Increasing the Fuel Economy of Vehicle Fleets
Volpe offers critical support and analysis to help the National Highway Traffic Safety Administration (NHTSA) develop standards to regulate and increase the average fuel economy of cars and trucks sold in the United States. The goal is to decrease U.S. energy consumption and the negative effect of fossil fuels on the environment.
To reduce U.S. energy consumption, NHTSA needed to understand the full picture of fuel savings, emissions, manufacturers’ compliance costs, and consumer benefits in order to develop the Corporate Average Fuel Economy (CAFE) standards. A model that could calculate all of these impacts was necessary to determine the possible benefits of future rulemakings and to set future standards at their maximum feasible levels.
With our understanding of industry processes and government regulations, Volpe analysts developed the CAFE Compliance and Effects Modeling System (also referred to as the “Volpe Model”) to calculate the costs and benefits of CAFE standards for the consumer and the environment. NHTSA utilizes this model to estimate how much it would cost for manufacturers to comply with CAFE standards. The model can also be used to determine other costs, such as costs to the consumer, manufacturers’ compliance costs, and emissions costs.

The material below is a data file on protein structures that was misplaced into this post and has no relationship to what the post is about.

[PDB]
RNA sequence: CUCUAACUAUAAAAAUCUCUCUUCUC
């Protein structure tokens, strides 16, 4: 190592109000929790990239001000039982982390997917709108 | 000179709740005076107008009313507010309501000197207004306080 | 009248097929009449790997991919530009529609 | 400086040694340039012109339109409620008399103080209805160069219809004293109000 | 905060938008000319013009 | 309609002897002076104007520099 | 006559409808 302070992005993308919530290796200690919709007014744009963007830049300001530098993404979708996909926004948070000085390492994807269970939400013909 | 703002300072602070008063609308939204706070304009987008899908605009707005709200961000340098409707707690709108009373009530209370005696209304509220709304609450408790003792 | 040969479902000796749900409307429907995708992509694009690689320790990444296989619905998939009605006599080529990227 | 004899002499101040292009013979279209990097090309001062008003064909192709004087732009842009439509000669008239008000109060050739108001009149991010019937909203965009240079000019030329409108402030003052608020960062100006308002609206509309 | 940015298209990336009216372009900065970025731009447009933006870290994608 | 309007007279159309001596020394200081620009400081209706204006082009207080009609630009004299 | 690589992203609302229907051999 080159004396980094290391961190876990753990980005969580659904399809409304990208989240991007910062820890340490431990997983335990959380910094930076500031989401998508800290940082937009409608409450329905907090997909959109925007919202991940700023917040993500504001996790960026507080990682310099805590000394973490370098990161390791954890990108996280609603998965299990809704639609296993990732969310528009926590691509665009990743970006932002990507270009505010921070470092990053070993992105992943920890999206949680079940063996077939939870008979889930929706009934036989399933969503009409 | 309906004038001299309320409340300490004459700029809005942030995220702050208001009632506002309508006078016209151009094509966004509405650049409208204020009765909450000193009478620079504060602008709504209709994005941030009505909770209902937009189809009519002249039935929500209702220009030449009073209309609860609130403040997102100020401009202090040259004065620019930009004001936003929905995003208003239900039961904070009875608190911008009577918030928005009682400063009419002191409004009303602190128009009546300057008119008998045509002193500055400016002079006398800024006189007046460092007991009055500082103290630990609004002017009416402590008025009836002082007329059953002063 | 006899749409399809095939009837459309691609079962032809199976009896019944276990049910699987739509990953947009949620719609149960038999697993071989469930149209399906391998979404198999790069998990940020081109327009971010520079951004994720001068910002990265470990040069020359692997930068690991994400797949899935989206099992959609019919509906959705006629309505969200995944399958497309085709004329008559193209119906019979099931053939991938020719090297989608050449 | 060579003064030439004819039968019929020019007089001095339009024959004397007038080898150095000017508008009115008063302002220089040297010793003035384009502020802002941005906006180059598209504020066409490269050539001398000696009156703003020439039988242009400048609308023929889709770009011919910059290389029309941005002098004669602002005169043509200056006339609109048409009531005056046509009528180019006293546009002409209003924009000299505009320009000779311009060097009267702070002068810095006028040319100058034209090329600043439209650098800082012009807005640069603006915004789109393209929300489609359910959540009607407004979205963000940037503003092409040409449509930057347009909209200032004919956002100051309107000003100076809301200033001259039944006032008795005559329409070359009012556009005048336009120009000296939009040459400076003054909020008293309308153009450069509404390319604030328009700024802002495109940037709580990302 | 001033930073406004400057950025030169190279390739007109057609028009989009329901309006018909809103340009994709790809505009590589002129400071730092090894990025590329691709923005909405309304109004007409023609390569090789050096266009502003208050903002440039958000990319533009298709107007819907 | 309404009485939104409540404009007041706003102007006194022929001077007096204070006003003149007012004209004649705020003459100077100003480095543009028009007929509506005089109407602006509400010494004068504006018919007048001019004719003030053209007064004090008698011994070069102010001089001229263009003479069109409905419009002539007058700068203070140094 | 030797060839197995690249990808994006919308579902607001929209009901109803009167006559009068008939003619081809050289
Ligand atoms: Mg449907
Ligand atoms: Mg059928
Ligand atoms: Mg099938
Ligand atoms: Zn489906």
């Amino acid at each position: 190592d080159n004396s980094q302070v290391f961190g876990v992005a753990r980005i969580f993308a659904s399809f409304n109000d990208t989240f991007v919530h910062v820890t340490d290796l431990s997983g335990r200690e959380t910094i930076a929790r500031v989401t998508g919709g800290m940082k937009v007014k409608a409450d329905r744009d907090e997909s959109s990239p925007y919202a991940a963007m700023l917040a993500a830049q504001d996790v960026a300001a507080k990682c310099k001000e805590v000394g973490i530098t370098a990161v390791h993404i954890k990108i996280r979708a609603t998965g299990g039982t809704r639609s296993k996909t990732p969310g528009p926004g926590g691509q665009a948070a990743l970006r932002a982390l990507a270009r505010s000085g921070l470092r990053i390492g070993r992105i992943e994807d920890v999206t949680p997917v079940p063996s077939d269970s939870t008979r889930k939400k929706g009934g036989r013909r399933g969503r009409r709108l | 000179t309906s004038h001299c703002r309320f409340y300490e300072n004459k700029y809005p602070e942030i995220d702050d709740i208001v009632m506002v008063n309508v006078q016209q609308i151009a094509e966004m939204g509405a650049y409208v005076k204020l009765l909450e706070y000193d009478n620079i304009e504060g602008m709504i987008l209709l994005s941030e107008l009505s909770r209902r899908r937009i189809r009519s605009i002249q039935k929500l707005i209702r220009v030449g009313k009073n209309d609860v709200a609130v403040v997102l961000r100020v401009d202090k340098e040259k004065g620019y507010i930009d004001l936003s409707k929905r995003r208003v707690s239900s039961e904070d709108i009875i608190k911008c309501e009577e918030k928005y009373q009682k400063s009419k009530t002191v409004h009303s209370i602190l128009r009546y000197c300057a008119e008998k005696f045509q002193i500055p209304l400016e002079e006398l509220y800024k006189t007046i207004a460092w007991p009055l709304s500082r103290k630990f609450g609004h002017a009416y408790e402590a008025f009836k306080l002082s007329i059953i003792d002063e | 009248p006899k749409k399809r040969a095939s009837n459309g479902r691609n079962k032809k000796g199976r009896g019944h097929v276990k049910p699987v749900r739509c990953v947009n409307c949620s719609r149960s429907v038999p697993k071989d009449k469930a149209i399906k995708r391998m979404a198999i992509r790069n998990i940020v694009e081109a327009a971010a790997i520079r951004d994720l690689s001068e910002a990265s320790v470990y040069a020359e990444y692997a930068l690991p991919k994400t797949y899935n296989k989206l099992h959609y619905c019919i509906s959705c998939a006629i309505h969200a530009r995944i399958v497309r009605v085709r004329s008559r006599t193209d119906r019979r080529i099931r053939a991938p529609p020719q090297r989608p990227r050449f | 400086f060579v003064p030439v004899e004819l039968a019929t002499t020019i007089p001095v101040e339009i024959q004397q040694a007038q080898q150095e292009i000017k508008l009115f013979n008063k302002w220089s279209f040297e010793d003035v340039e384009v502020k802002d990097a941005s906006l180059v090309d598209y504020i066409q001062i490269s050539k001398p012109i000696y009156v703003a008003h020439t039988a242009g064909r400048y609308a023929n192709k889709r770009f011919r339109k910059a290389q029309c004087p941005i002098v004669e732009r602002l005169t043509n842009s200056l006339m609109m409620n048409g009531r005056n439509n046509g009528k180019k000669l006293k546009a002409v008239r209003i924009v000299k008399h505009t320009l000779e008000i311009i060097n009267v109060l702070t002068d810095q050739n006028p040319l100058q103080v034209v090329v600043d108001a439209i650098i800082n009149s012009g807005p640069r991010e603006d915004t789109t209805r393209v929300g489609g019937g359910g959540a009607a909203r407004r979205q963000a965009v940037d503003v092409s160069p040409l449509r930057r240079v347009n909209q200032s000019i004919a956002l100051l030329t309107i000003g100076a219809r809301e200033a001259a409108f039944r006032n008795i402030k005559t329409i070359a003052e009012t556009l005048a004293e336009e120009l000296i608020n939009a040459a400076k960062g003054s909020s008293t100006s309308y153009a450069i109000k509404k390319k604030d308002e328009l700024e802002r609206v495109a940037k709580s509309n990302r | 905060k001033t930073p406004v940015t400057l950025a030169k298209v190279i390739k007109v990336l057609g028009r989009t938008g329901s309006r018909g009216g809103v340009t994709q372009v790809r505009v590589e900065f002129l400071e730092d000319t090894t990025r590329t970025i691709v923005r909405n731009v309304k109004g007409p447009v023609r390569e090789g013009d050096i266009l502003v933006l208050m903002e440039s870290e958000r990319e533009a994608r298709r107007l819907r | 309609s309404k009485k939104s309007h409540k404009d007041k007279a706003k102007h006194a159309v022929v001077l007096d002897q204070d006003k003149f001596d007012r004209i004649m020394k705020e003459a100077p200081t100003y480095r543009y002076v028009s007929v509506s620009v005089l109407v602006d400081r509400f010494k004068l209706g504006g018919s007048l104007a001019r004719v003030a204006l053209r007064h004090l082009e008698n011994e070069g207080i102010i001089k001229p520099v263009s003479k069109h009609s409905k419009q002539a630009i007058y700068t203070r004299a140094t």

Fuel economy increases achieved under DOT’s CAFE standards saved the nation about 60 billion gallons of fuel in 2012. Using Volpe’s analytical support and modeling tools, NHTSA recently completed major rulemakings to establish new CAFE standards for light trucks and passenger cars for model years 2012-2016 and 2017-2021.
These efforts reduce fossil fuel consumption and emissions and increase efficiency standards of passenger vehicles, saving consumers money and reducing greenhouse gas emissions. DOT’s CAFE standards have achieved more to reduce greenhouse gas emissions than any other U.S. regulatory program to date.
National Highway Traffic Safety Administration